Mexborough and Swinton Times, May 5, 1939
Found “Doug.” Wakefield
Wombwell Theatre Manager’s Career
Trained Performing Fleas
A man with a unique record in the sphere of theatricals and public entertainment, Mr. Hubert J. Butler, has just vacated the position of manager of the Pavilion Theatre, Wombwell, to be succeeded by Mr. G. Williams, lately manager of a picture theatre at Lundwood, Barnsley, under the same company.
Mr. Butler came to Wombwell eight years ago as a comparatively young man with an amazing career behind him. Born to the theatre of a family which had been closely connected with the stage for three or four generations, he has been associated with practically every tube of variety entertainment.
Appeared With Royalty.
He has appeared with royalty, sung in the streets, managed at least a score of theatres in England and Canada, produced pantomime, and even trained performing fleas. One of his happiest recollections perhaps is that he “discovered” the popular comedian, Douglas Wakefield, who once his chocolate boy at Bridlington is now married to a sister of Gracie Fields, and one of the highest paid entertainers in the land.
Mr. Butler was born in London, and made his first appearance on the stage at the age of four with Wilson Barrett, the well-known actor. At a time when there was nothing to prevent children staying on the stage until midnight without licence, he played juvenile parts with most of the leading actors of the day, including Barrie Sullivan, the great tragedian, Henry Irving and Mrs. Bannerman Palmer. These were mostly stock companies.
His father who had given up a commission in the Royal Engineers to follow his grandfather into the theatre business, was then manager of the Royal Court Theatre, Liverpool. At the age of 19 Mr. Butler became manager of the first picture theatre at Scarborough and while there staged a picture display at the first opening of the marine drive. From there he went to open a picture theatre in the old Winter Gardens at Bridlington and remained there for two years as manager of pictures and variety entertainment.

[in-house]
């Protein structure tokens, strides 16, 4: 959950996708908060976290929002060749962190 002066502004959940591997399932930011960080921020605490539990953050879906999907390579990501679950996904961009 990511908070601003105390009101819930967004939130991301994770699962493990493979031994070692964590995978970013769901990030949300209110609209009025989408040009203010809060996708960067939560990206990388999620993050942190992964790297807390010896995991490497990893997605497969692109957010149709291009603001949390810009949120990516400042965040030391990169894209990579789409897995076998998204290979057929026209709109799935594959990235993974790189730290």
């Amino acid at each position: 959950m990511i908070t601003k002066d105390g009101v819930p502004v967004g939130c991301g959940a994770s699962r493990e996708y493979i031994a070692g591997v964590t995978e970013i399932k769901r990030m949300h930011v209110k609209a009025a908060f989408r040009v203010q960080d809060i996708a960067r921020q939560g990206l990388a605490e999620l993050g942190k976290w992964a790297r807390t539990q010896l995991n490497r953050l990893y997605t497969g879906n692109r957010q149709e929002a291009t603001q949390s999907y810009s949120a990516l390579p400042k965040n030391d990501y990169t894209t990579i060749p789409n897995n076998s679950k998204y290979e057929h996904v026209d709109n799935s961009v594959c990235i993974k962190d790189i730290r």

Going on tour he produced a “Jack Horner” pantomime for Joe Waldon at the Hippodrome,Sheffield, where in a fortnight he broke all records. At that time he had his own troupe of juvenile dancers among them being his son. “Jack Herbert.” who later became well-known as a comedian, Duggie Wakefield, and many others who became stars on the stage.
After a lapse of years Mr. Butler decided to settle down again, and went to Malton, Yorkshire, to open a picture house (the first in that town) for his brother, Mr. Harry T Butler, who had produced pantomimes for ten years for Francis Laidler, From there he went to the Rock Theatre, Mansfield, at which place he lost his first wife.
The war claimed most of Mr. Butler’s juveniles and in 1914 he again went on tour, this time in drama as stage and business manager with Will Glase. Eighteen months of this experience brought a desire for another change, and he became manager of two theatres at Worksop, one pictures and the other variety. He also controlled at the same time a cinema at the military camp nearby. His next move was to the new Picture Theatre, Stocksbridge, Sheffield and eighteen months later he returned to Worksop as manager of the Victoria Palace. Reviving his juvenile troup, several of whom had come back from the war fronts, he again went on tour, finally to “fetch up” at Wombwell eight years ago.